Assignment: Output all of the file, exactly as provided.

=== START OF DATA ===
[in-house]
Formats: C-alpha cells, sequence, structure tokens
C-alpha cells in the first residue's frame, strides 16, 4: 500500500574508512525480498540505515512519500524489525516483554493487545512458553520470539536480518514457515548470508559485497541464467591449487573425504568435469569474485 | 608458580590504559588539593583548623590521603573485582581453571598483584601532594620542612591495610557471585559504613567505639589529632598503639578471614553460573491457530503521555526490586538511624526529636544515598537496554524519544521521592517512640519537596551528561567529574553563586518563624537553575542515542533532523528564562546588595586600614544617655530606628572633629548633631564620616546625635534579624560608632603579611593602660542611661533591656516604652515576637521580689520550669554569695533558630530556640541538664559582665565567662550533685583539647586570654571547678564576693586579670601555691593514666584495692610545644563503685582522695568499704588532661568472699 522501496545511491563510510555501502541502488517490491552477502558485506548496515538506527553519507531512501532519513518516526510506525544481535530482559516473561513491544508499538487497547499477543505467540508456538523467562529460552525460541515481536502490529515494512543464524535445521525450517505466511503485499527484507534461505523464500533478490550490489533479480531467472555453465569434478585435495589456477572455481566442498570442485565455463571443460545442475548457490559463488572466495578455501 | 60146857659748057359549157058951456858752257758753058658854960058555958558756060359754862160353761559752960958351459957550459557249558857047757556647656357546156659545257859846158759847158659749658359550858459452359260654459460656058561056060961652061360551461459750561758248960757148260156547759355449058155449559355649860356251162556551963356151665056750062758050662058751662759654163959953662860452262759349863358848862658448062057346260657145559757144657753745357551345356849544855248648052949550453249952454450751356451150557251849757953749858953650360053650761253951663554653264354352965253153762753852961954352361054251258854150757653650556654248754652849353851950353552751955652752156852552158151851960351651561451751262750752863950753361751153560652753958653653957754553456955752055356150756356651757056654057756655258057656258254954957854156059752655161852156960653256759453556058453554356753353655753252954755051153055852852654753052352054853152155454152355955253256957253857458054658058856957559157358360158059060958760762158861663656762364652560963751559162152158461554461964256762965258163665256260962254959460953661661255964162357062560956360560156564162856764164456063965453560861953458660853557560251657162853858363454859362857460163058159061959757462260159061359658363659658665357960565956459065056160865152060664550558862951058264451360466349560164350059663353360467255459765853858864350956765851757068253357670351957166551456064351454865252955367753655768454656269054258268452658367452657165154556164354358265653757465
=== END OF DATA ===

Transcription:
[in-house]
Formats: C-alpha cells, sequence, structure tokens
C-alpha cells in the first residue's frame, strides 16, 4: 500500500574508512525480498540505515512519500524489525516483554493487545512458553520470539536480518514457515548470508559485497541464467591449487573425504568435469569474485 | 608458580590504559588539593583548623590521603573485582581453571598483584601532594620542612591495610557471585559504613567505639589529632598503639578471614553460573491457530503521555526490586538511624526529636544515598537496554524519544521521592517512640519537596551528561567529574553563586518563624537553575542515542533532523528564562546588595586600614544617655530606628572633629548633631564620616546625635534579624560608632603579611593602660542611661533591656516604652515576637521580689520550669554569695533558630530556640541538664559582665565567662550533685583539647586570654571547678564576693586579670601555691593514666584495692610545644563503685582522695568499704588532661568472699 522501496545511491563510510555501502541502488517490491552477502558485506548496515538506527553519507531512501532519513518516526510506525544481535530482559516473561513491544508499538487497547499477543505467540508456538523467562529460552525460541515481536502490529515494512543464524535445521525450517505466511503485499527484507534461505523464500533478490550490489533479480531467472555453465569434478585435495589456477572455481566442498570442485565455463571443460545442475548457490559463488572466495578455501 | 60146857659748057359549157058951456858752257758753058658854960058555958558756060359754862160353761559752960958351459957550459557249558857047757556647656357546156659545257859846158759847158659749658359550858459452359260654459460656058561056060961652061360551461459750561758248960757148260156547759355449058155449559355649860356251162556551963356151665056750062758050662058751662759654163959953662860452262759349863358848862658448062057346260657145559757144657753745357551345356849544855248648052949550453249952454450751356451150557251849757953749858953650360053650761253951663554653264354352965253153762753852961954352361054251258854150757653650556654248754652849353851950353552751955652752156852552158151851960351651561451751262750752863950753361751153560652753958653653957754553456955752055356150756356651757056654057756655258057656258254954957854156059752655161852156960653256759453556058453554356753353655753252954755051153055852852654753052352054853152155454152355955253256957253857458054658058856957559157358360158059060958760762158861663656762364652560963751559162152158461554461964256762965258163665256260962254959460953661661255964162357062560956360560156564162856764164456063965453560861953458660853557560251657162853858363454859362857460163058159061959757462260159061359658363659658665357960565956459065056160865152060664550558862951058264451360466349560164350059663353360467255459765853858864350956765851757068253357670351957166551456064351454865252955367753655768454656269054258268452658367452657165154556164354358265653757465